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The Child Tax Credit

 

The Child Tax Credit

A Tax Break for People Who Have a Qualifying Child

by Jason Summers

One of the most valuable and popular Federal tax credits is the Child Tax Credit.

The Child Tax Credit is a non-refundable credit that’s worth up to $1,000 per qualifying child.

What Is a Qualifying Child?

For IRS purposes, a qualifying child must meet the following requirements:

• He/she is under the age of 17
• He/she lived with you for more than half of the year
• He/she is claimed as a dependent on your tax return
• He/she is a U.S. citizen, U.S. national, or U.S. resident alien. The child must have a valid Social Security Number (SSN) or Individual Taxpayer Identification Number (ITIN). If the child has an ITIN, you will need to complete Part I of IRS Schedule 8812 (Child Tax Credit).
• He/she is closely related to you. This means that the qualifying child is your son, daughter, stepchild, sibling, stepsibling, grandchild, or nephew/niece

Are There Income Limits?

The amount you can claim for the Child Tax Credit decreases for taxpayers whose adjusted gross income (AGI) passes a certain threshold, based on filing status:

• Single: $75,000
• Married Filing Separately: $55,000
• Married Filing Jointly: $110,000
• Head of Household: $75,000
• Qualifying Widow(er): $75,000

How Do I Claim the Child Tax Credit?

In order to claim the Child Tax Credit, first make sure you check the box next to each qualifying child who’s listed as a dependent on Page 1 of your Form 1040 or Form 1040A.

The Child Tax Credit is claimed on the second page of your Form 1040 (Line 51) or Form 1040A (Line 33).

In order to determine the amount of the credit, fill out the “Child Tax Credit Worksheet” included in the Instructions for Forms 1040 and 1040A. For most taxpayers, the computation is straightforward.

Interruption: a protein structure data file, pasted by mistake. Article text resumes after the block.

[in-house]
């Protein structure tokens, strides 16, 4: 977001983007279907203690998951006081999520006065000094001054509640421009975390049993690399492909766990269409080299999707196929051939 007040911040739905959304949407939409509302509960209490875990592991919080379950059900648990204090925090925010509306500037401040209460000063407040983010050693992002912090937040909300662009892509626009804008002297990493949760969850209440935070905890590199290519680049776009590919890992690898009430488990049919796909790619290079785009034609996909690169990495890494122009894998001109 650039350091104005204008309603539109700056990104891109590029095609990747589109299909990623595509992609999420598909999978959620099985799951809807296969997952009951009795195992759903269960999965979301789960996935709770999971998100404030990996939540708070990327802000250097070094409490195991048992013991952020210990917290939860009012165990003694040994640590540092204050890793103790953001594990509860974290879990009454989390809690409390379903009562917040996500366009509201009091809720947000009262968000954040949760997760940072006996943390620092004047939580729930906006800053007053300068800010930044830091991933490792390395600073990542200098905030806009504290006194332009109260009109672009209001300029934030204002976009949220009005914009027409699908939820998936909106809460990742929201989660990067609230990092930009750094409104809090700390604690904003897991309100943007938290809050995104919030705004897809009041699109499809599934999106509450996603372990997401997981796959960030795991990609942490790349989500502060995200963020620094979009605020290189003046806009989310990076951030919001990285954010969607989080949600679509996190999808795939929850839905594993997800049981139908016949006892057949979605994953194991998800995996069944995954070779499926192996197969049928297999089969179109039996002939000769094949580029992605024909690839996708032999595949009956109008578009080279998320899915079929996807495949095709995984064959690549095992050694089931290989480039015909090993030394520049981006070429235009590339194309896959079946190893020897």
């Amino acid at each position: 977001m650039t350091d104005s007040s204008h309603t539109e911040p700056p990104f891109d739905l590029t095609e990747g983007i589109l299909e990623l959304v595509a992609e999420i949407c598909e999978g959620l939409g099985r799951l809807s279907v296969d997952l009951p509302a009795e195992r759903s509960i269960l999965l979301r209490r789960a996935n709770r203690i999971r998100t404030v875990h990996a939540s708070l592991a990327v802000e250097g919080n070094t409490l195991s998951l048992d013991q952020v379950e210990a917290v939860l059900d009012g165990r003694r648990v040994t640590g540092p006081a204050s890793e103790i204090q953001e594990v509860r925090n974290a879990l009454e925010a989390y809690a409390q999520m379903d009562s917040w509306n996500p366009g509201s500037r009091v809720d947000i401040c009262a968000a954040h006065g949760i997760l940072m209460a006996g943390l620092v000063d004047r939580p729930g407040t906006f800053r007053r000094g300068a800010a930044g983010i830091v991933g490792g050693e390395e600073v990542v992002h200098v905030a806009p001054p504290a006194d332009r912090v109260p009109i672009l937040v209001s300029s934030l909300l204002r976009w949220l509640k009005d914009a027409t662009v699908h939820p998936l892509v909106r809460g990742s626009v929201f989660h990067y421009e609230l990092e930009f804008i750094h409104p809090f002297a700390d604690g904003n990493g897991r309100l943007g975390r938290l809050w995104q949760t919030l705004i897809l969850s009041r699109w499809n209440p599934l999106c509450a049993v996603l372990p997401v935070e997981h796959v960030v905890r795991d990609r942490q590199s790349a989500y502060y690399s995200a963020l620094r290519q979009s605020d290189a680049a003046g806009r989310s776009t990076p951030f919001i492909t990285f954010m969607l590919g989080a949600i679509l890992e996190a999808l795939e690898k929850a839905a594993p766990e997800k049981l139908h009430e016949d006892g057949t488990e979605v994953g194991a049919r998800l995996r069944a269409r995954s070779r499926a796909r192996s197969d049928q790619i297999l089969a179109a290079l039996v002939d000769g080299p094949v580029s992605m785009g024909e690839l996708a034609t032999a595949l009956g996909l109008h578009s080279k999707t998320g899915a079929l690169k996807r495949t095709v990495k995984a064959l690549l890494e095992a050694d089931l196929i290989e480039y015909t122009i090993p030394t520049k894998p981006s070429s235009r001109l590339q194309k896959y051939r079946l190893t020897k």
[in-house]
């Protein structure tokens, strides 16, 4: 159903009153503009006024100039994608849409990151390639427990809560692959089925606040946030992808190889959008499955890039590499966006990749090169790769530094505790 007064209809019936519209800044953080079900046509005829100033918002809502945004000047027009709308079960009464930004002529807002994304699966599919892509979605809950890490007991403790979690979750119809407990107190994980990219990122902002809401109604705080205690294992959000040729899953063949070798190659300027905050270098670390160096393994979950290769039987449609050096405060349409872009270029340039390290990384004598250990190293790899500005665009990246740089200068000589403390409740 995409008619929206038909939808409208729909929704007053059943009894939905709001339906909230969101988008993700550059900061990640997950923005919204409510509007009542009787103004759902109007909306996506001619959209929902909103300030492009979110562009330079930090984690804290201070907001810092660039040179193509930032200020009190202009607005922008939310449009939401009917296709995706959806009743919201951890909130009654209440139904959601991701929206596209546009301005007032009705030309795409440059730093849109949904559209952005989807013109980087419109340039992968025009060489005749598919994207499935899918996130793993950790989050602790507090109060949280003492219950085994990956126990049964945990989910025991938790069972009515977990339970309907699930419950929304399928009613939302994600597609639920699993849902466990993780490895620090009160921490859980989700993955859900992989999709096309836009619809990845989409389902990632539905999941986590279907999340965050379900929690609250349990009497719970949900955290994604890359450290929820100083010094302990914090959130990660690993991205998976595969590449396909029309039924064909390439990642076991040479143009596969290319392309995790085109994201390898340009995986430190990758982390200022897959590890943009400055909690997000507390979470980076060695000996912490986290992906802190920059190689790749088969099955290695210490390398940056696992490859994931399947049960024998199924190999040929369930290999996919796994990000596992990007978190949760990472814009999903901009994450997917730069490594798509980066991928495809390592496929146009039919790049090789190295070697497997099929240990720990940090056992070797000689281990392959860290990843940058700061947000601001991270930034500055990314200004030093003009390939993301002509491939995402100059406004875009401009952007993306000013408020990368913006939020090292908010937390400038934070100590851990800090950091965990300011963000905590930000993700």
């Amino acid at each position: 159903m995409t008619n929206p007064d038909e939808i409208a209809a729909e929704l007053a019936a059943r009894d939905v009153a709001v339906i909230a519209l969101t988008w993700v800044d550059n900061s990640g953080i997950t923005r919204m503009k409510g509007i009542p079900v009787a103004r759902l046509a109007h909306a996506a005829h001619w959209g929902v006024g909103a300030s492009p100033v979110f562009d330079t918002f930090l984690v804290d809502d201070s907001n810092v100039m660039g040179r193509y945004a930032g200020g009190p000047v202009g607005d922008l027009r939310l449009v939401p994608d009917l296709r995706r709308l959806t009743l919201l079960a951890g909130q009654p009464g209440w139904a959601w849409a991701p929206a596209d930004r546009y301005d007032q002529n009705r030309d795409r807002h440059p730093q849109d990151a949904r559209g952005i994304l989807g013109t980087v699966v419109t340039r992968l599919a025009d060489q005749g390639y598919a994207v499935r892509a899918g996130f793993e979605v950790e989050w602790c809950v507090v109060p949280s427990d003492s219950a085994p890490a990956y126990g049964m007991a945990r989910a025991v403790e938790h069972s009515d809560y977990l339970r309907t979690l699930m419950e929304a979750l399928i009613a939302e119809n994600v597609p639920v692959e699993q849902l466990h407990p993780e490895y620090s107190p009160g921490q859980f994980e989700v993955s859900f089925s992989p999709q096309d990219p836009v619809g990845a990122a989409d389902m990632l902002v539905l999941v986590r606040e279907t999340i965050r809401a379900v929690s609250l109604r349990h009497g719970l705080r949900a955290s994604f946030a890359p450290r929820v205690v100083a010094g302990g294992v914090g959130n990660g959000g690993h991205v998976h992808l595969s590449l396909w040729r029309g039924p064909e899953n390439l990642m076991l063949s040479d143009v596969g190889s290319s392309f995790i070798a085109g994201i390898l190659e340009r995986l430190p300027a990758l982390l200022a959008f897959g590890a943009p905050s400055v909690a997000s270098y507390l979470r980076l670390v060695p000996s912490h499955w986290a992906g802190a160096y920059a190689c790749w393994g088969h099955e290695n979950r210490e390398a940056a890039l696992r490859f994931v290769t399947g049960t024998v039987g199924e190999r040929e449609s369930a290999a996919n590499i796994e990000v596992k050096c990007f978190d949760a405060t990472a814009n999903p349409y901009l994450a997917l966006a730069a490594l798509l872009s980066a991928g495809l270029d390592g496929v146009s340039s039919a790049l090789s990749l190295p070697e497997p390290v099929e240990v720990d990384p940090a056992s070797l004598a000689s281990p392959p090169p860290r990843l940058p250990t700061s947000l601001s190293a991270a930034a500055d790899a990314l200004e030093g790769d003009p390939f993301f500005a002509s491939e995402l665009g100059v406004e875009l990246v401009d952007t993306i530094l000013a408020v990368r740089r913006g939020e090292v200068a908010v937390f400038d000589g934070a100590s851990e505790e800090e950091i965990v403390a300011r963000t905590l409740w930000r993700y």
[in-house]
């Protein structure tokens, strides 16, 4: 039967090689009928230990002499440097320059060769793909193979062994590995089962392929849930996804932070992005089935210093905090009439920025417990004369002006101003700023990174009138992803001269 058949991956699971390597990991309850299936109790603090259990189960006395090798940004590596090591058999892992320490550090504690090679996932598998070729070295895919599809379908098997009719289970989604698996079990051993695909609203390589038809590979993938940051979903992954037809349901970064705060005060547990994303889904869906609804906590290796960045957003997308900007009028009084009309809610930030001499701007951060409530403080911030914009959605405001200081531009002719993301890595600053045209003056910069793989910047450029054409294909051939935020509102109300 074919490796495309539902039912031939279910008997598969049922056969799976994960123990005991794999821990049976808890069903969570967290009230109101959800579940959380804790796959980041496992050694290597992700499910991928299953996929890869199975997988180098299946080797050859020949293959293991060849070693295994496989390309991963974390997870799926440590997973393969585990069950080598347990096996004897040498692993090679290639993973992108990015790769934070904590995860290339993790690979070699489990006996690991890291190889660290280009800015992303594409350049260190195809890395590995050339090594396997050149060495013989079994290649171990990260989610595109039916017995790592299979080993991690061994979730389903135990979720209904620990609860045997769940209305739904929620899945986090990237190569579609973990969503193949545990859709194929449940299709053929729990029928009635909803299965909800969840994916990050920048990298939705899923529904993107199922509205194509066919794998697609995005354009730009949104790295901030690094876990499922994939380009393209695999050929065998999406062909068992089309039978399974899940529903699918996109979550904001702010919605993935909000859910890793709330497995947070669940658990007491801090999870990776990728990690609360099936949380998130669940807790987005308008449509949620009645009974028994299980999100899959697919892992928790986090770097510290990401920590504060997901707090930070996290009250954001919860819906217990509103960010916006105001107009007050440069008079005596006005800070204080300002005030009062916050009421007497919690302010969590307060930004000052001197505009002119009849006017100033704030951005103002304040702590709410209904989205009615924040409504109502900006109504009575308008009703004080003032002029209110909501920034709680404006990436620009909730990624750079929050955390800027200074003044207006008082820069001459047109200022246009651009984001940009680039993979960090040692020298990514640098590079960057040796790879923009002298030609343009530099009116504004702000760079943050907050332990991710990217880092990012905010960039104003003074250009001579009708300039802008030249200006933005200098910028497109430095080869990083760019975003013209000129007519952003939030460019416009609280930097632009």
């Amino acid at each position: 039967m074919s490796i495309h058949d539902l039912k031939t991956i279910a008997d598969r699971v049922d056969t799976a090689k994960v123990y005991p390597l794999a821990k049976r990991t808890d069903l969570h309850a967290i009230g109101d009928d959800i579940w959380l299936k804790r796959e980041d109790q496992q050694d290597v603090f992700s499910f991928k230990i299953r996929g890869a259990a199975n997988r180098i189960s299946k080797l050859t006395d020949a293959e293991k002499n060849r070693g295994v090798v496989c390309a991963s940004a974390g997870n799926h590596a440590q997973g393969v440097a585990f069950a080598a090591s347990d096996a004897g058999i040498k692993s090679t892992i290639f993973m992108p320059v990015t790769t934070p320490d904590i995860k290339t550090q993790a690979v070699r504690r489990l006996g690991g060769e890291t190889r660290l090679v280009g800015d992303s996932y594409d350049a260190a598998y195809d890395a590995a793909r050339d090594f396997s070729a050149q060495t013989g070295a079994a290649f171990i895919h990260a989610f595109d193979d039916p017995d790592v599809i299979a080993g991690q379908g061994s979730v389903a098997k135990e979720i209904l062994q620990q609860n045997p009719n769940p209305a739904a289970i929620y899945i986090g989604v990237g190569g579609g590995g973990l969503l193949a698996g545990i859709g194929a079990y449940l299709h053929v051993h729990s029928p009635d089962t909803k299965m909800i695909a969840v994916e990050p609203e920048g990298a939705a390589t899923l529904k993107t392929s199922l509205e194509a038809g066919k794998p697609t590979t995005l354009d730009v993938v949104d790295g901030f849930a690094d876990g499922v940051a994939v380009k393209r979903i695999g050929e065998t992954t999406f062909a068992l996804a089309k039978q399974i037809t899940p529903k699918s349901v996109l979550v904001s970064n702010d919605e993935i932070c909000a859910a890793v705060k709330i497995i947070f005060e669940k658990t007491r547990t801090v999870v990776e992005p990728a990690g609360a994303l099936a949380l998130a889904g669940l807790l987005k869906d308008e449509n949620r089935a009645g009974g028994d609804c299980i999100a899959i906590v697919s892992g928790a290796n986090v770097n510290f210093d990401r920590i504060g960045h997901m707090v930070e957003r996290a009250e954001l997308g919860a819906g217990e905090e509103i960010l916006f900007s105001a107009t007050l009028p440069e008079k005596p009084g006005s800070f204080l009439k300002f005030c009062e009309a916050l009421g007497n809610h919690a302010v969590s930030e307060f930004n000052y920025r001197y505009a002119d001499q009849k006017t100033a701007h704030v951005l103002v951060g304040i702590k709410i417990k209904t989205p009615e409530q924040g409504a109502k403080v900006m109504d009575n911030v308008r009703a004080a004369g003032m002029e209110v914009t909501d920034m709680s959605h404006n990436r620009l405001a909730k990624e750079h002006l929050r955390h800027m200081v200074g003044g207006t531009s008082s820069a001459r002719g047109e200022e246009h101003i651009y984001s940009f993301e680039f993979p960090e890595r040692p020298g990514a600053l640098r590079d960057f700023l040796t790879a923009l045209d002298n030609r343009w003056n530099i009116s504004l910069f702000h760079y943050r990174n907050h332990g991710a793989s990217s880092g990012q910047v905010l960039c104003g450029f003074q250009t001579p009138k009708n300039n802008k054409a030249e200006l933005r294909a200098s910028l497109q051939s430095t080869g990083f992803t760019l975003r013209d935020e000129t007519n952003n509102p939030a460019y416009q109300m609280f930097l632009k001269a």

If you are unsure about your eligibility for the Child Tax Credit, you can use the Interactive Tax Assistant (ITA) provided on the IRS.gov website to help you.

What About the Additional Child Tax Credit?

Since the Child Tax Credit is non-refundable, it cannot be used to reduce your tax liability beyond zero. However, if you cannot use the full value of the Child Tax Credit that you’re eligible for, you may be able to claim the Additional Child Tax Credit to receive a portion of the credit you couldn’t use.

The Additional Child Tax Credit is intended for taxpayers who aren’t able to take full advantage of the regular Child Tax Credit because they do not owe enough tax. For most taxpayers, the Additional Child Tax Credit is equal to the unused portion of their Child Tax Credit, up to 15% of your earned income that exceeds $3,000.

The Additional Child Tax Credit is refundable, which means it can reduce your tax liability beyond zero, possibly resulting in a tax refund. This credit is claimed on the second page of your Form 1040 (Line 65) or Form 1040A (Line 39).

Note that in order to claim the Additional Child Tax Credit, you will need to file IRS Schedule 8812 (Child Tax Credit). Use Parts II – IV of Schedule 8812 to determine the amount of your Additional Child Tax Credit.

For more information, please see IRS Publication 972 (Child Tax Credit).